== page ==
“The Graduate”: Young Dustin Hoffman is a bit of Alright by Caitlin McGrane

Posted on February 8, 2013

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I’ve never been a Simon & Garkfunkel fan really. Having been brought up on a steady diet of The Clash, The Sex Pistols, The Pogues and the like (Hi Dad!), I’ve always considered their noodly-poodly whimsical music to be a bit passé. Since I watched The Graduate, however, I’ve been listening almost non-stop (their dulcet tones have provided a great backdrop to re-reading The Girl with the Dragon Tattoo on the tram). And S&G’s soundtrack to The Graduate fits the mood and feel of the film perfectly.

Dustin Hoffman is fetching in drawings as he is in “The Graduate”.

Released in 1967, it’s actually of the same era as my favourite film of all time (Withnail and I, albeit Withnail is set in ’69 and was released in 1987). It seems that the mood of the ’60s affected both sides of the pond. The film opens with Ben (Dustin Hoffman) returning home from college—the eponymous graduate. Much to Ben’s chagrin, he arrives home to a party thrown by his jubilant and overbearing parents (William Daniels and Elizabeth Wilson). He manages to escape by driving Mrs. Robinson—yes, she of the song—home. After much to-ing and fro-ing, the two begin an illicit affair, which they conduct out of hotel rooms to the beautiful tunes of Simon and Garfunkel. This section of the film has a very arthouse feel to it, scenes melding into one another as Ben moves between his life at his parents house and his sanctuary with Mrs. Robinson.

Then he meets Elaine (Katharine Ross). Elaine Robinson is Mrs. Robinson’s daughter, and after much pushing from his father he agrees to go on a date with her. The date starts off disastrously and ends with the two of them agreeing to see each other again. From here it gets very shambolic; Mrs. Robinson’s evidently fragile mental state begins to show as she realises her daughter is more attractive to this young man. And Ben, bless him, starts going proper crazy-pants over Elaine (who inevitably finds out about the affair and flees to Berkeley).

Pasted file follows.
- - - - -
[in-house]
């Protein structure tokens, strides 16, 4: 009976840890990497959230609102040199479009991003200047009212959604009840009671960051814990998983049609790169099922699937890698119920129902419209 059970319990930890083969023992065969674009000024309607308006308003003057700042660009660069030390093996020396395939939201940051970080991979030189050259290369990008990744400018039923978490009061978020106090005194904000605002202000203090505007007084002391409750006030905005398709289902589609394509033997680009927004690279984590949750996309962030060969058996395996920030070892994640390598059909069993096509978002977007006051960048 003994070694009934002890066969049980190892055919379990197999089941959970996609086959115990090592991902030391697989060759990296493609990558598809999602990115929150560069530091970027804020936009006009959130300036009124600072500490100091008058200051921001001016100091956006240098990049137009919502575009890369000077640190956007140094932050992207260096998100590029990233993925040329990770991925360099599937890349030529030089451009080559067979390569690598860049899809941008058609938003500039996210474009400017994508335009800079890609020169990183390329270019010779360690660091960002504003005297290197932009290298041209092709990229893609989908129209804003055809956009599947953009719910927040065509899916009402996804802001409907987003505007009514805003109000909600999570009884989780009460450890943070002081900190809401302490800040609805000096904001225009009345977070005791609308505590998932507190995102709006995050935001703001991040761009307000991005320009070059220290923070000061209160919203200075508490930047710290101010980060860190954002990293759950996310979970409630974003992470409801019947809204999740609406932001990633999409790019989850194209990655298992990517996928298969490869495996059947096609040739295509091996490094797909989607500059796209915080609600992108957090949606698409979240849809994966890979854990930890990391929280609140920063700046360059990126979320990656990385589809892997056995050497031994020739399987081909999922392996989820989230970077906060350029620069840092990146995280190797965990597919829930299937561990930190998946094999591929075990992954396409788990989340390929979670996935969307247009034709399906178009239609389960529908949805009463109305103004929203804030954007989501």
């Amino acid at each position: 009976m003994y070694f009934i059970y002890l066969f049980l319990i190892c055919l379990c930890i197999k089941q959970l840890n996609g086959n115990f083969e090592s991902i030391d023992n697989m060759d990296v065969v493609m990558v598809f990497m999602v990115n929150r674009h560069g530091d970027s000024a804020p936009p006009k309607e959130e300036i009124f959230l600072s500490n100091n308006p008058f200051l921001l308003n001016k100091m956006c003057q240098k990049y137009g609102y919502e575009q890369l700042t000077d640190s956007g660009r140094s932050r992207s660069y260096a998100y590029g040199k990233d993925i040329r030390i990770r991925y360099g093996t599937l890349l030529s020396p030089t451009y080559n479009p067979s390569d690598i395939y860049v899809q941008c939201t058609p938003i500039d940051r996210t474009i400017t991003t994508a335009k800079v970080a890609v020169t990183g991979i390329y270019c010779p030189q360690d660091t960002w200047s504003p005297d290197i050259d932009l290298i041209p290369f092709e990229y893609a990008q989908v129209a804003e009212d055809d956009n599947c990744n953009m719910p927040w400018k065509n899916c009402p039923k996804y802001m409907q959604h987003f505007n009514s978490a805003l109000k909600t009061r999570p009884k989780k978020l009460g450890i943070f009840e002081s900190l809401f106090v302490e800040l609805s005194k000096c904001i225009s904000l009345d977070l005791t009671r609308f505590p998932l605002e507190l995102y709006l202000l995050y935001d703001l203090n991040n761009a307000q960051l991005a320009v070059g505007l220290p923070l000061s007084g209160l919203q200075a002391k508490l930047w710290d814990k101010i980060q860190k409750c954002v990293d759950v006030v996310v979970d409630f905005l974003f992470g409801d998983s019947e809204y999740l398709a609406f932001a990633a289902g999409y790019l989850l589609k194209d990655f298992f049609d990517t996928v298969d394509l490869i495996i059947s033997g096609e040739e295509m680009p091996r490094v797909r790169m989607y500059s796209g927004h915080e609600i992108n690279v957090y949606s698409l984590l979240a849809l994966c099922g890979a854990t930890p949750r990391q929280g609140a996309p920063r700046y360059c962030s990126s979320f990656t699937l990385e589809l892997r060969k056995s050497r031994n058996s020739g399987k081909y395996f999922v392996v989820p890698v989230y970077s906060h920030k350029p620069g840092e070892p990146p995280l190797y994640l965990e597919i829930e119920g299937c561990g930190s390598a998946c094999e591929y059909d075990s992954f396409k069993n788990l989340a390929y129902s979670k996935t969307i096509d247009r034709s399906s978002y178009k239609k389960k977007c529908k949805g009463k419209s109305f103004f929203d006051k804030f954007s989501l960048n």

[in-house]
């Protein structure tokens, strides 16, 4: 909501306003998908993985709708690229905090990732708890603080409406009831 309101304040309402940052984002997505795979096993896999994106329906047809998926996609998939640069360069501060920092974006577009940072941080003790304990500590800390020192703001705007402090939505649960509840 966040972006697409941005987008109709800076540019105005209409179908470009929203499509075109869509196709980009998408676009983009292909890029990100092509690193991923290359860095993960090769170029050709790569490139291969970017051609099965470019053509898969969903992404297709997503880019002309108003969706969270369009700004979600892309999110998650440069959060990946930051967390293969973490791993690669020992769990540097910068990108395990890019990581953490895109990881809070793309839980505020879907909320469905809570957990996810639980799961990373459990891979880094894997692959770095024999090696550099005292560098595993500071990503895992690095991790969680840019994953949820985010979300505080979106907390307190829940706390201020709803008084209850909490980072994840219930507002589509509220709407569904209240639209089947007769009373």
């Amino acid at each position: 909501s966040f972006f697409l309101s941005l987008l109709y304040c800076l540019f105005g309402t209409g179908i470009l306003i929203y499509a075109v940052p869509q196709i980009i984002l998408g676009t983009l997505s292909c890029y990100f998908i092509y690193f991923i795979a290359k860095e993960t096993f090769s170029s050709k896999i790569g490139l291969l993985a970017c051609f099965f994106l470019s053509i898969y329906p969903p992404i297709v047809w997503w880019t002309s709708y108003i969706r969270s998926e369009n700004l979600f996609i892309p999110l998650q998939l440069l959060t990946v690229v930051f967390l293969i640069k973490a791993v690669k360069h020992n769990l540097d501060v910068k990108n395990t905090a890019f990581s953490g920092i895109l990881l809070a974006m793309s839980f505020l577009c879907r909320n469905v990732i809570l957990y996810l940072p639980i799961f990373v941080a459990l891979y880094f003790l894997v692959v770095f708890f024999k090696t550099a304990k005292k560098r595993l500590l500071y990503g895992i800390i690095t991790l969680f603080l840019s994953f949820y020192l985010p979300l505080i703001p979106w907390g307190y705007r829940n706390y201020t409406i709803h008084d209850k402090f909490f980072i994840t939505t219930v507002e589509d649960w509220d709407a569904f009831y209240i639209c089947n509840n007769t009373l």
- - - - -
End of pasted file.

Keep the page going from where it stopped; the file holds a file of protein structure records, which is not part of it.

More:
An iconic movie moment.

As I said before, the film resonated with me because of the ’60s connection, a decade of utopia and dystopia for youth the world over. Ben truly embodies the sense of confusion that comes from graduating uni and finding oneself at a loss. Ben’s prospects seem obvious to his parents—to either begin graduate school, or find and forge a career path—yet he remains unmoved. So he chooses an unexpected conduit to cope with his uncertainty; his affair with Mrs. Robinson and his infatuation with Elaine help guide him through a tumultuous period of his life.

I suspect I am too recent a graduate to see the true beauty of this film, so I hope to come back to it in years to come and reflect on how my life has changed. I suspect Dustin Hoffman will do too; especially as his directorial debut, Quartet is in cinemas now.

Caitlin McGrane is You’re Dripping Egg’s resident movie reviewer. You can catch her column, Here. Hare. Here., every Friday.

What do you think of The Graduate? Are you an S&G lover or a hater? Sound off in the comments.

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